Dramas happen in every relationship. When you’re involved with a borderline or narcissist, dramas happen a lot. Often the issue being fought over is less important than the underlying reason the drama is happening.
Typically, dramas that happen over and over are really about control, dominance, or anxiety. Underlying issues often include:
Who gets to make the decisions?
Who is right?
Who has the most power?
Who is needing reassurance?
Who is feeling unimportant, abandoned, or disregarded?
It’s easier to see the borderline or narcissist’s distress, than your own. You may not even notice your own anxieties and need for control or your fears about not being loved, but they also contribute to the dilemma. So, you fight it out over things like who left the toilet seat up, or who didn’t clean up or put things away.
If you want to stay out of these dramas, here are some steps to take.
Speak up right away.
When something isn’t working for you, mention it in the moment. Don’t discount your feelings, think about it for days, and then blow up. State your preferences clearly and quickly.
Talk about yourself.
Say: “I would like, I want, I would prefer,” rather than “YOU did, you think, you want.”
What feelings do you recognize in yourself and the other person? What do you think the real issue is? Can you put the issue into a clear sentence in your mind?
Observe and share.
For example: “I hear that disagree with me, and I notice that you look angry. Is there something more we should talk about?”
Don’t dismiss or discount your partner’s feelings or your own. Instead, state his/her feelings and add your own feelings and views. “You’d like to watch the game all day Saturday, AND I’d like to spend some time just the two of us together.” Using AND instead of BUT indicates that you are valuing his/her preferences as well as your own. It encourages both of you to problem solve, instead of arguing.
Whenever you notice negative changes in facial expressions or body language, voices being raised, or hurtful and angry comments, it’s a sign that you’ve moved into DRAMA. Instead of a discussion between partners, you’re now adversaries. It’s a sign to STOP the interaction. You both may find that you want to keep pushing to get your point across, but everyone is too activated to solve anything at this point. If the issue is important, you can come back together when you’re both calm, and finish discussing things again.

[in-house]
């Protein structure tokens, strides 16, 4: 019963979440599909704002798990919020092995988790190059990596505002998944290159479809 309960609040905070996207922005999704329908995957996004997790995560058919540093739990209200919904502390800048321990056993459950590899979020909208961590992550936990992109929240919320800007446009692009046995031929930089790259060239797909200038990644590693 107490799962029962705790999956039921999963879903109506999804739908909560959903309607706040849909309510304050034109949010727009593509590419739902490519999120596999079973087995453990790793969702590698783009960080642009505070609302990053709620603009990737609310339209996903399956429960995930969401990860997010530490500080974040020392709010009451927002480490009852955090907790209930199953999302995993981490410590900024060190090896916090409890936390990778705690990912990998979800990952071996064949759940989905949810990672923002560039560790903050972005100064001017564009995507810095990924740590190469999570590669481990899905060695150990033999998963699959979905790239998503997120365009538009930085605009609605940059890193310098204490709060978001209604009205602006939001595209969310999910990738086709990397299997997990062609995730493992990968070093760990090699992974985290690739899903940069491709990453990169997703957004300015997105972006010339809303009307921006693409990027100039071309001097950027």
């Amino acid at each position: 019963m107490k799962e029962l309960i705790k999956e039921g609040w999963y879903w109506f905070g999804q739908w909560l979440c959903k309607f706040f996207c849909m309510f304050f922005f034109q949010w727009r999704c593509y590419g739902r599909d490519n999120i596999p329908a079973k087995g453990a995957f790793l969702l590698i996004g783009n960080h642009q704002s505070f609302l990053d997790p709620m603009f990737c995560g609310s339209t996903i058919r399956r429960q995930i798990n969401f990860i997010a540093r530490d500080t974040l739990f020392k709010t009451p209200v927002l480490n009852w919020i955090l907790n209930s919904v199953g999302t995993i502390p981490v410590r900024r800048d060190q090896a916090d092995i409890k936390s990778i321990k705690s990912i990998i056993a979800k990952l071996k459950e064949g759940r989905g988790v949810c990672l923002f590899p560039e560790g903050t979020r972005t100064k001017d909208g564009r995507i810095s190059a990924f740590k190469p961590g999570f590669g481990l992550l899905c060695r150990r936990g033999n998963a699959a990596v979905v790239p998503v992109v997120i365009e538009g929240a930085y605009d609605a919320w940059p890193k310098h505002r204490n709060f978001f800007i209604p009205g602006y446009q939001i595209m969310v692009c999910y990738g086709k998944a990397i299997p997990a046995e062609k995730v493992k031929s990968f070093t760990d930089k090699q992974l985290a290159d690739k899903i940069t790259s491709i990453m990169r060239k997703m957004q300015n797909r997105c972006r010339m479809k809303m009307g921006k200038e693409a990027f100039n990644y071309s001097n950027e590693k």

Don’t engage the borderline or narcissist about their behavior in the moment. Asking “What’s wrong?” or saying, “That was rude,” will likely start a fight. Hostile words thrown out during dramas can haunt the relationship for years. If the borderline/narcissist continues to be hostile, rude, or disrespectful, that’s a sign to walk away, not escalate by saying something nasty to them.
Dramas that can’t be solved by talking.
Dramas that happen when either of you has been drinking, using drugs, or is emotionally or physically exhausted, can’t be talked out. Mental illness is also a drama that you can’t solve. If you’re with a borderline, narcissistic, severely depressed, bi-polar, or psychotic partner, those issues are NOT something that you can cure or fix. The person needs to get professional help before your relationship can move forward.
Certain feelings may develop over the life of a relationship that cannot be healed. These include scorn, passive aggression, bitterness, resentment and lack of trust. When the scars are too deep, the relationship may need to be let go. Continually fighting and creating drama about these issues doesn’t solve the problems and only adds more anger and hurt. Let go instead of continuing to pour hostility onto each other–for your sake and the sake of your children.